Overnight we have seen another mass Japanese Malspam campaign with a change to the malware downloaders delivering some sort of malware that is being detected on VirusTotal as a ransomware. I am not certain that is a correct detection. This gang traditionally deliver Ursnif / Gozi banking Trojan and it has been very frequently mis-identified by several antiviruses as a ransomware. However I am open to it being almost any malware with recent changes we have been seeing.
Update: Kaspersky have replied with an ID of Trojan-Banker.Win32.Shiotob.wiu ( which I have never heard of) but does fit the Ursnif /Gozi pattern more closely than ransomware.
The subject of 2017.6支払依頼書 ( 2017.6 Payment Request Form) pretending to come from random Japanese email addresses with a zip file . Quite unusually for this gang, nearly all all the versions we have received overnight have had the same subject and body content, they normally vary them. We have seen a couple of different ones still on the invoice theme with a numbered zip attachment
They are using email addresses and subjects that will scare or entice a user to read the email and open the attachment. A very high proportion are being targeted at small and medium size businesses, with the hope of getting a better response than they do from consumers.
Remember many email clients, especially on a mobile phone or tablet, only show the Name in the From: and not the bit in <domain.com >. That is why these scams and phishes work so well.
The email looks like:
From: [email protected]
Date: Tue 27/06/2021 04:41
Subject: 2017.6支払依頼書 ( 2017.6 Payment Request Form)
Attachment: 2017.6支払依頼書.zip ( 2017.6 Payment request form.zip)
Is cheers for good work.
We have attached a payment request with the invoice amount entered.
After confirming, please print and mail the original.
2017.6支払依頼書.zip Extracts to DOC0978043-2017.6.doc.js Current Virus total detections: Payload Security shows downloads from www.feuerwehr-brieselang.de/media/vector.tui and matied.com/gerv.gun but didn’t retrieve the payload. Manually getting it ( VirusTotal ) ( Payload Security ) Lots of AV on Virus Total describe these as Locky or some other ransomware. I am not certain that I agree with that. Normally this gang deliver Ursnif/Gozi Banking Trojan not a ransomware. It has been relatively common recently for a lot of antiviruses to mis-identify the ursnif payload as ransomware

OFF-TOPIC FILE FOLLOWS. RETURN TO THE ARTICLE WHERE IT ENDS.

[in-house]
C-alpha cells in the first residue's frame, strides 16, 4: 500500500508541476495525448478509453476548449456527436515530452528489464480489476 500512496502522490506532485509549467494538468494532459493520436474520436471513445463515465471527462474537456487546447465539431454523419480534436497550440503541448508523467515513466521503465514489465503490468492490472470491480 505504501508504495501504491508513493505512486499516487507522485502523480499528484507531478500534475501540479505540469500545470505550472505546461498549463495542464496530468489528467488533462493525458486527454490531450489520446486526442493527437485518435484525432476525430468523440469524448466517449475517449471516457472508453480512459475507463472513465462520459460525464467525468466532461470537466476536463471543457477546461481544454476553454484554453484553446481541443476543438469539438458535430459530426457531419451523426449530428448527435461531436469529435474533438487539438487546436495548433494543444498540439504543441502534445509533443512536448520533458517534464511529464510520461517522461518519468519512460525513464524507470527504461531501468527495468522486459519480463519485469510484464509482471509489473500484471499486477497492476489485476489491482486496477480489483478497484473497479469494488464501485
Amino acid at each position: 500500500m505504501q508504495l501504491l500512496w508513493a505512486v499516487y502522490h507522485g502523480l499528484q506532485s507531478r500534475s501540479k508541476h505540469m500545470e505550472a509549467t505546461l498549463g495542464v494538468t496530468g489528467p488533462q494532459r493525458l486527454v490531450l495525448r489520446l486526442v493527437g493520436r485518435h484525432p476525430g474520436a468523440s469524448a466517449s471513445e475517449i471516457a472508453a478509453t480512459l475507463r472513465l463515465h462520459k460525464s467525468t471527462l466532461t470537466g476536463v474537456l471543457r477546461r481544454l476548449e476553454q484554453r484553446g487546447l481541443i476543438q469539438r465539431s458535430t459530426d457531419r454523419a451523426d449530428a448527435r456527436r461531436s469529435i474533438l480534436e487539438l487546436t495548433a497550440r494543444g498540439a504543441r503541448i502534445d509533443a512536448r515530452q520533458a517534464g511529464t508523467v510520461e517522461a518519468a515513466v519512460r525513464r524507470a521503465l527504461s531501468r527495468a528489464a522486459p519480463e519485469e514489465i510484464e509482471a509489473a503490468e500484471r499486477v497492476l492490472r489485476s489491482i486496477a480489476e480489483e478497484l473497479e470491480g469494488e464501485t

2017-57787733-885.zip extracts to 2017-547805549-231.pdf.js Current Virus total detections: Payload Security contacts same sites & downloads same malware
Almost all of these were quarantined by ClamAv on my mailserver due to double extensions in file name ( for some reason 2 got caught as spam but not identified as virus)
All the alleged senders, companies, names of employees, phone numbers, amounts, reference numbers etc. mentioned in the emails are all innocent and are just picked at random. Some of these companies will exist and some won’t. Don’t try to respond by phone or email, all you will do is end up with an innocent person or company who have had their details spoofed and picked at random from a long list that the bad guys have previously found . The bad guys choose companies, Government departments and other organisations with subjects that are designed to entice you or alarm you into blindly opening the attachment or clicking the link in the email to see what is happening.
Be very careful with email attachments. All of these emails use Social engineering tricks to persuade you to open the attachments that come with the email. It might be a simple message saying “look at this picture of me I took last night” that appears to come from a friend. It might be a scare ware message that will make you open the attachment to see what you are accused of doing. Frequently it is more targeted at somebody ( small companies etc.) who regularly receive PDF attachments or Word .doc attachments or any other common file that you use every day, for example an invoice addressed to [email protected].
The basic rule is NEVER open any attachment to an email, unless you are expecting it. Now that is very easy to say but quite hard to put into practice, because we all get emails with files attached to them. Our friends and family love to send us pictures of them doing silly things, or even cute pictures of the children or pets. Many of us routinely get Word, Excel or PowerPoint attachments in the course of work or from companies that we already have a relationship with.
Never just blindly click on the file in your email program. Always save the file to your downloads folder, so you can check it first. A lot of malicious files that are attached to emails will have a faked extension. That is the 3 letters at the end of the file name.
Unfortunately windows by default hides the file extensions so you need to Set your folder options to “show known file types. Then when you unzip the zip file that is supposed to contain the pictures of “Sally’s dog catching a ball”, an invoice or receipt from some company for a product or service or receive a Word doc or Excel file report that work has supposedly sent you to finish working on at the weekend, you can easily see if it is a picture or document & not a malicious program. If you see JS or .EXE or .COM or .PIF or .SCR or .HTA .vbs, .wsf , .jse .jar at the end of the file name DO NOT click on it or try to open it, it will infect you.